The two of the most popular mobile operating systems are ChromeOS and Android. What other mobile technology couple raises as many questions as this one does?
Google’s two primary platforms have always been the target of doubt and suspicion. Anti-Chromebook activists have been insulated from the platform since its starting, and as a result, they are sure that Chromebooks serve no useful function and will eventually die out. There has been a widespread myth for decades that Google will eventually “merge” the two companies into one.
Of fact, the truth was a lot more complicated than that. Google has been steadily merging its two platforms over the years in order to make them more interoperable and consistent. The desired outcome appears to be less of an either/or proposition than a dual-track that takes advantage of the strengths of both possibilities.
And it appears that path is about to take a significant new turn, one that may significantly alter a significant element of the customer experience on both the Android & ChromeOS sides.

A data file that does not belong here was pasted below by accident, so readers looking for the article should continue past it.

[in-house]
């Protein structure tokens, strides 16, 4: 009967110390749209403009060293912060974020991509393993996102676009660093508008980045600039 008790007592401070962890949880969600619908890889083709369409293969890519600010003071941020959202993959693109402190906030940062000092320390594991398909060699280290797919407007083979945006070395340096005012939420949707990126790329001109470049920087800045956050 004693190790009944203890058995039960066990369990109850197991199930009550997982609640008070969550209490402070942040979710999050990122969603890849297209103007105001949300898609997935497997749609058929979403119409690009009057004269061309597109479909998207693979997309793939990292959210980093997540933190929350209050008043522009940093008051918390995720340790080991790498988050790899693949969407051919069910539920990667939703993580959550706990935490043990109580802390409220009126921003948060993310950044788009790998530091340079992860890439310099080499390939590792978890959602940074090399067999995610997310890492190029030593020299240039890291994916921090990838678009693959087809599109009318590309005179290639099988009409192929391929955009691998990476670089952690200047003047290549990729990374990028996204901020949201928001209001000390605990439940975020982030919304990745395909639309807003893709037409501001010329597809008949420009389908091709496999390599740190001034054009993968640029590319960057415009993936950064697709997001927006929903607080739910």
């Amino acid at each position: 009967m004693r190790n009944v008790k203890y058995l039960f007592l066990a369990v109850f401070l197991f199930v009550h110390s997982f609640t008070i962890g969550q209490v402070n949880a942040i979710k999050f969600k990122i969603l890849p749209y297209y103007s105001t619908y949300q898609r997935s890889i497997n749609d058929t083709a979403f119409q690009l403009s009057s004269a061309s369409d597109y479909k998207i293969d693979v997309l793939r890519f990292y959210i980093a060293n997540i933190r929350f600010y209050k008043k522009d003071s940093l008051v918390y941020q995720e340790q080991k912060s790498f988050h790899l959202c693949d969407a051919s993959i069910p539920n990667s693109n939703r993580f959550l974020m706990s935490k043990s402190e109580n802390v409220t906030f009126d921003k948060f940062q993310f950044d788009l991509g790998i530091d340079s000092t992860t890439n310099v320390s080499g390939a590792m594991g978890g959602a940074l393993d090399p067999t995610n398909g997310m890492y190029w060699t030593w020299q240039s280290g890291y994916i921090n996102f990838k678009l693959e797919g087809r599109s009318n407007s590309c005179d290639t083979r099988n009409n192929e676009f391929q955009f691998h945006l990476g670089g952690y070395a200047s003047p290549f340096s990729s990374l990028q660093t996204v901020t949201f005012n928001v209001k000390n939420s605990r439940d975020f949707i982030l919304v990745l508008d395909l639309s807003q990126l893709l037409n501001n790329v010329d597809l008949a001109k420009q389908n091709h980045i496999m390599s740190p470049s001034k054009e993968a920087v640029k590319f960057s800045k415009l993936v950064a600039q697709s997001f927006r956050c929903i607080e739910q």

The key is in the programs we use and the methods we employ to find them. Recent trends on Android and ChromeOS suggest that this could be an exciting time.
App integration between Android and Chrome OS
You can be forgiven for missing this, but the ChromeOS 104 update published earlier this month includes a redesigned window that appears when you tap your Chromebook’s “All” button that allows you to search for apps in the Play Store (also known as the search or launch key).
You can find & install whatever app you require with a single click, without having to first determine whether the source is reliable and then open & search that specific marketplace.